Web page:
Another that is very regional is “He lives at 8th and Plum.” Meaning he’s at least eight miles from pave and plumb in the middle of nowhere. I’m not sure anyone now days in the cities says, “I work from can’t see to can’t see,” given how well lit many urban areas are. “Rainin’ like a cow peeing on a flat rock” is another that needs a leeeeetle familiarity with livestock and their habits to make sense of, if you’ve never seen that kind of rain or that kind of, ah, output.

Well, Yes, I Should Think it Would

I’m taking a short course on “how to stop/slow leaks in humans until EMS arrives.” Sort of “penetration wounds 101” with some other traumas also covered. I shook my head at the warning on the class. “Due to the nature of the topic, graphic images may be used.”

How are you supposed to show what sucking chest wounds, knife stabs, vehicular punctures, and other things look like if you don’t use graphic images? Say, “Here’s a human chest. Pretend there’s blood and a hole here?” Anyone who signs up for the class should already bloody well know what they’ll see, pun intended! Especially since training in CPR and basic First Aid are strongly encouraged (but not mandatory).

Good grief. [kitty eyeroll here]

Apropos of nothing save that I’ve been there, and it’s true:


I need to get a tee-shirt that says, “Caution: Fluent in Footnote.”

Ian Tyson: In Memorium

This is starting off to be a bad winter for musicians. Granted, Jeff Beck and Ian Tyson were both high mileage as well as mature, but still. Sheesh! I grew up listening to Ian and Sylvia, Gordon Lightfoot, Odetta, the New Christy Minstrels, and others, along with classical and some old country and bluegrass. Then somehow, years later, MomRed discovered that Ian Tyson was still recording, now western music.

His father wanted him to have a career at sea, or to do normal, respectable jobs. Ian devoured westerns, books by Will James, and turned his back on the sea. Worse. He became a musician (among other things.)

It was love at first hear. I could sing along with Tyson’s music, since he was a baritone. His songs, love ’em or not love ’em, were melodic and made sense. He told stories, songs about horses and ranches, about love and revenge, about places and the people in them. I have my favorites, but there’s no Ian Tyson song that makes me go, “Ugh!” and race for the shower, ear-bleach, or yes.

So, one of his oldest, and a favorite of many Of a Certain Age: Four Strong Winds.

I also liked this one, a canoing song done at at least four times the original tempo:

“Summer Wages” is the fan favorite among SmallDeadAnimals blog readers. It’s not one that I like as much, but I can see why people (especially guys) appreciate it:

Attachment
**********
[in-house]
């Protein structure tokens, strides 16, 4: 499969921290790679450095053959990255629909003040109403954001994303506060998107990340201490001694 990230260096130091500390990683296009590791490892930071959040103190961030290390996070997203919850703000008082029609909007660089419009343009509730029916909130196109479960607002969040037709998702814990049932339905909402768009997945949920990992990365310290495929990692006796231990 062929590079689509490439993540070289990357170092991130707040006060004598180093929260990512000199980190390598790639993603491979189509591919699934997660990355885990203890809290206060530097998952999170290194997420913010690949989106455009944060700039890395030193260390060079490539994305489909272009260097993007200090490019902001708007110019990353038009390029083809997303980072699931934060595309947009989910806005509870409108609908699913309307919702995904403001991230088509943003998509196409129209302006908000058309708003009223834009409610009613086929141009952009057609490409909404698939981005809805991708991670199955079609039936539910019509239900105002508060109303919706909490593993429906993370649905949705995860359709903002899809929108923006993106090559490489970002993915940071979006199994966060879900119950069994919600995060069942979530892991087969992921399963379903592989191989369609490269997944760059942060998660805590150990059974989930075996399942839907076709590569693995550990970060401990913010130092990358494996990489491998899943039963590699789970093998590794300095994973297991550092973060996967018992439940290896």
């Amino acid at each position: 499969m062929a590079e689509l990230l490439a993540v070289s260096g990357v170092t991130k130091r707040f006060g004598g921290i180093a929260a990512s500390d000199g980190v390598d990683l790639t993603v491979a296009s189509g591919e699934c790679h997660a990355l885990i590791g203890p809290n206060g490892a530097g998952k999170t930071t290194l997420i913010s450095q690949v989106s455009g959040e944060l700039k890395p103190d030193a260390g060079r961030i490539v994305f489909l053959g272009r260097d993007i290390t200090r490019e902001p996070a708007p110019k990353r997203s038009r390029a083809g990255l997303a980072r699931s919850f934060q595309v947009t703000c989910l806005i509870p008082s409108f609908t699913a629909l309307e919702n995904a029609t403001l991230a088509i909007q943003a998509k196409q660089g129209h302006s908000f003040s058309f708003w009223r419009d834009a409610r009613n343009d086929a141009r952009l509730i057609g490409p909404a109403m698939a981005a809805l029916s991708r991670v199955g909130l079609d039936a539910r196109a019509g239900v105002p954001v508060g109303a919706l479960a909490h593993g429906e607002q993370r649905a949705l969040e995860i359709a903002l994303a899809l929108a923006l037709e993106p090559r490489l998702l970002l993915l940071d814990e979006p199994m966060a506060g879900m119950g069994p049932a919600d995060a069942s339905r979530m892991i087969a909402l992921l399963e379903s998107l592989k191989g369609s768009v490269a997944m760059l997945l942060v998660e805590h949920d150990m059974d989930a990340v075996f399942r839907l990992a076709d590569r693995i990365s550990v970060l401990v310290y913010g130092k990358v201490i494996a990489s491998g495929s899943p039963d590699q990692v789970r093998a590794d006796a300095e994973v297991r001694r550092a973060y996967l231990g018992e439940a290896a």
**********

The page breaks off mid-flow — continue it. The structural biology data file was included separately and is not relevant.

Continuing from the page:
Some days, “Timberline (Fifty Years Ago)” strikes a very strong chord: “Did I hold Juanita yesterday, or was it fifty years ago?” Since the late 1980s seem like yesterday . . .

“Claude Dallas,” “Old House on the Hill,” “Banks of the Mussel Shell” are all ballads or half-ballads, eerie and atmospheric. I can never hear “Claude Dallas” without remembering a day out in Utah when my family and I were looking out over Cathedral Valley in Capital Reef National Park and feeling cold chills from the music. It had nothing to do with the beautiful, empty, landscape below us, and everything to do with the solitude.

“Jaquima to Freno” is about a vaquero, and refers to the tack used in training horses in the old Spanish style. “La Primera, and “Steel Dust Line” are also horse songs*, one about mustangs and one about cutting horses and driving from Canada to Las Vegas in winter. Ian Tyson ranched, and it showed in his music.

He badly damaged his voice in 2006 while trying to finish a concert after the sound equipment failed, and his last three albums reflect that. He was still a heck of writer and poet, and a good singer. He died December 29, 2022, on his ranch in Alberta at age 89.

(I am amused that The Guardian needed to explain that cutting horses “are like sheepdogs” in how they separate cattle from the herd. But then I’m a westerner, and have watched cutting horse contests.)

*Steel Dust is one of the foundation sires of cutting horses. Other lineages are mentioned in the song.

Random Stuff

Behold, mushy peas. Yes, they come in a tin, or you can make them at home. (Marrowfat peas can be used instead of green peas.)

I’m getting the edits and comments back for what is going to be titled “Lord Adrescu’s Sword.” It is a short story, around 20K words or so, and I hope to have it out by the end of the month.